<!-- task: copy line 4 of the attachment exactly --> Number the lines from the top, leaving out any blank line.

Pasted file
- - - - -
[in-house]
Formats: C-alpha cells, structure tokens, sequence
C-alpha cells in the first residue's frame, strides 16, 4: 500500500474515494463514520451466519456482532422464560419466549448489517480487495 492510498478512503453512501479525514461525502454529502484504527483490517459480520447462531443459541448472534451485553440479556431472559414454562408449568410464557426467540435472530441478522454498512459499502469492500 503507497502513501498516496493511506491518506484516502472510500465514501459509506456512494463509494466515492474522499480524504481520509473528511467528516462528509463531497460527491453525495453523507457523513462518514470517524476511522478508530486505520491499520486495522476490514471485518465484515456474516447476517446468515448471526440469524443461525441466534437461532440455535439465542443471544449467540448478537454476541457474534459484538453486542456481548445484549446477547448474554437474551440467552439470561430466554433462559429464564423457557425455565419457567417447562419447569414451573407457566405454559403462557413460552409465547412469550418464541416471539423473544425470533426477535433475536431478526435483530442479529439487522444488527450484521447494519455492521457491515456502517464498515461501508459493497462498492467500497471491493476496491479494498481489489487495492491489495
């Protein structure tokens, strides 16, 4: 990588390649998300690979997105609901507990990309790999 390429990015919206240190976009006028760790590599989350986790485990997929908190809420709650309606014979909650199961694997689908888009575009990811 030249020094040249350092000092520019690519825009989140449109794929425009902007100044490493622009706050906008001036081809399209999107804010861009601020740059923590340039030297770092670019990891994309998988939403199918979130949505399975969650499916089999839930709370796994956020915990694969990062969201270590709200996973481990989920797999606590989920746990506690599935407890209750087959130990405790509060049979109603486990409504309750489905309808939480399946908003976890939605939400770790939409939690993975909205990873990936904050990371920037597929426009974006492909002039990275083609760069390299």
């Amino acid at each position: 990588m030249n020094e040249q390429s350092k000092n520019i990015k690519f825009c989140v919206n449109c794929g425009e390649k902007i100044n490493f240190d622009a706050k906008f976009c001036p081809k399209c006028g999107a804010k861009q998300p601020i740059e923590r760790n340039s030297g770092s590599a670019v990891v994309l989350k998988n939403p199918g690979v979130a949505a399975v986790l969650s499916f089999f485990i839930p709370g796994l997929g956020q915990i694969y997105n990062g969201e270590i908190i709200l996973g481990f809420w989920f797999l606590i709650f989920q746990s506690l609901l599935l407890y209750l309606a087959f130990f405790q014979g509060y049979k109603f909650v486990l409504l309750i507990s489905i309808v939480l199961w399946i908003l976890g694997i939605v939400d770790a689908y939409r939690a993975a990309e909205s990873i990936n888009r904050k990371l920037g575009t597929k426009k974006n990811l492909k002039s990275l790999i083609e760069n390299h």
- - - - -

């Protein structure tokens, strides 16, 4: 990588390649998300690979997105609901507990990309790999 390429990015919206240190976009006028760790590599989350986790485990997929908190809420709650309606014979909650199961694997689908888009575009990811 030249020094040249350092000092520019690519825009989140449109794929425009902007100044490493622009706050906008001036081809399209999107804010861009601020740059923590340039030297770092670019990891994309998988939403199918979130949505399975969650499916089999839930709370796994956020915990694969990062969201270590709200996973481990989920797999606590989920746990506690599935407890209750087959130990405790509060049979109603486990409504309750489905309808939480399946908003976890939605939400770790939409939690993975909205990873990936904050990371920037597929426009974006492909002039990275083609760069390299």